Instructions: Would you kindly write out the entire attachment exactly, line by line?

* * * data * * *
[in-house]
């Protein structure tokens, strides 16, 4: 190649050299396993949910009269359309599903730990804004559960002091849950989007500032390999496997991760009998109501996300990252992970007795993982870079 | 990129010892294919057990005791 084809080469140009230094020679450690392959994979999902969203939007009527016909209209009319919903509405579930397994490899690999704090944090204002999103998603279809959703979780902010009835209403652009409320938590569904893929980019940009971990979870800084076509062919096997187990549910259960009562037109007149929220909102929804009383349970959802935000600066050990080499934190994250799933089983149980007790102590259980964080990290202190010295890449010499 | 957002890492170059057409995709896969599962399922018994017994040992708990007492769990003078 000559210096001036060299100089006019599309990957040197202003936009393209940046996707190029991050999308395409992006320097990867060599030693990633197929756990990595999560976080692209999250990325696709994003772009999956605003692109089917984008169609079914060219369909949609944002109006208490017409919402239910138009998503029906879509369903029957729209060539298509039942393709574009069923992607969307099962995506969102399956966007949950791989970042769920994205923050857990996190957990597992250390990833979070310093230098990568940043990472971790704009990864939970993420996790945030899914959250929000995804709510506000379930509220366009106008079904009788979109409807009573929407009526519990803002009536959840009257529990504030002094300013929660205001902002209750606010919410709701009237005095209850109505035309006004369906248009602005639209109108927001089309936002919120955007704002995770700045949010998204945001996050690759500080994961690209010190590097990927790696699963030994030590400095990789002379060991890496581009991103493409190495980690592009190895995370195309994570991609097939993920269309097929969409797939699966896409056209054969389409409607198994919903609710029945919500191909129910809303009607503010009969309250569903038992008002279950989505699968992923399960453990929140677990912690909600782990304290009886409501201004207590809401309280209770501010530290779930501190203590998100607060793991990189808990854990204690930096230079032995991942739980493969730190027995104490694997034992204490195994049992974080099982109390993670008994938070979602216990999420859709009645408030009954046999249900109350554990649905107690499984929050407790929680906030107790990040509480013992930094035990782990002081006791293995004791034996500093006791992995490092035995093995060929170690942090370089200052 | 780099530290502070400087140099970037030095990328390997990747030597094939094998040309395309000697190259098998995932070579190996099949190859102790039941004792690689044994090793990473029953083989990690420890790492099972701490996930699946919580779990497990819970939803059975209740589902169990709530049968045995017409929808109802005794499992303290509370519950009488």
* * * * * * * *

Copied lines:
[in-house]
């Protein structure tokens, strides 16, 4: 190649050299396993949910009269359309599903730990804004559960002091849950989007500032390999496997991760009998109501996300990252992970007795993982870079 | 990129010892294919057990005791 084809080469140009230094020679450690392959994979999902969203939007009527016909209209009319919903509405579930397994490899690999704090944090204002999103998603279809959703979780902010009835209403652009409320938590569904893929980019940009971990979870800084076509062919096997187990549910259960009562037109007149929220909102929804009383349970959802935000600066050990080499934190994250799933089983149980007790102590259980964080990290202190010295890449010499 | 957002890492170059057409995709896969599962399922018994017994040992708990007492769990003078 000559210096001036060299100089006019599309990957040197202003936009393209940046996707190029991050999308395409992006320097990867060599030693990633197929756990990595999560976080692209999250990325696709994003772009999956605003692109089917984008169609079914060219369909949609944002109006208490017409919402239910138009998503029906879509369903029957729209060539298509039942393709574009069923992607969307099962995506969102399956966007949950791989970042769920994205923050857990996190957990597992250390990833979070310093230098990568940043990472971790704009990864939970993420996790945030899914959250929000995804709510506000379930509220366009106008079904009788979109409807009573929407009526519990803002009536959840009257529990504030002094300013929660205001902002209750606010919410709701009237005095209850109505035309006004369906248009602005639209109108927001089309936002919120955007704002995770700045949010998204945001996050690759500080994961690209010190590097990927790696699963030994030590400095990789002379060991890496581009991103493409190495980690592009190895995370195309994570991609097939993920269309097929969409797939699966896409056209054969389409409607198994919903609710029945919500191909129910809303009607503010009969309250569903038992008002279950989505699968992923399960453990929140677990912690909600782990304290009886409501201004207590809401309280209770501010530290779930501190203590998100607060793991990189808990854990204690930096230079032995991942739980493969730190027995104490694997034992204490195994049992974080099982109390993670008994938070979602216990999420859709009645408030009954046999249900109350554990649905107690499984929050407790929680906030107790990040509480013992930094035990782990002081006791293995004791034996500093006791992995490092035995093995060929170690942090370089200052 | 780099530290502070400087140099970037030095990328390997990747030597094939094998040309395309000697190259098998995932070579190996099949190859102790039941004792690689044994090793990473029953083989990690420890790492099972701490996930699946919580779990497990819970939803059975209740589902169990709530049968045995017409929808109802005794499992303290509370519950009488």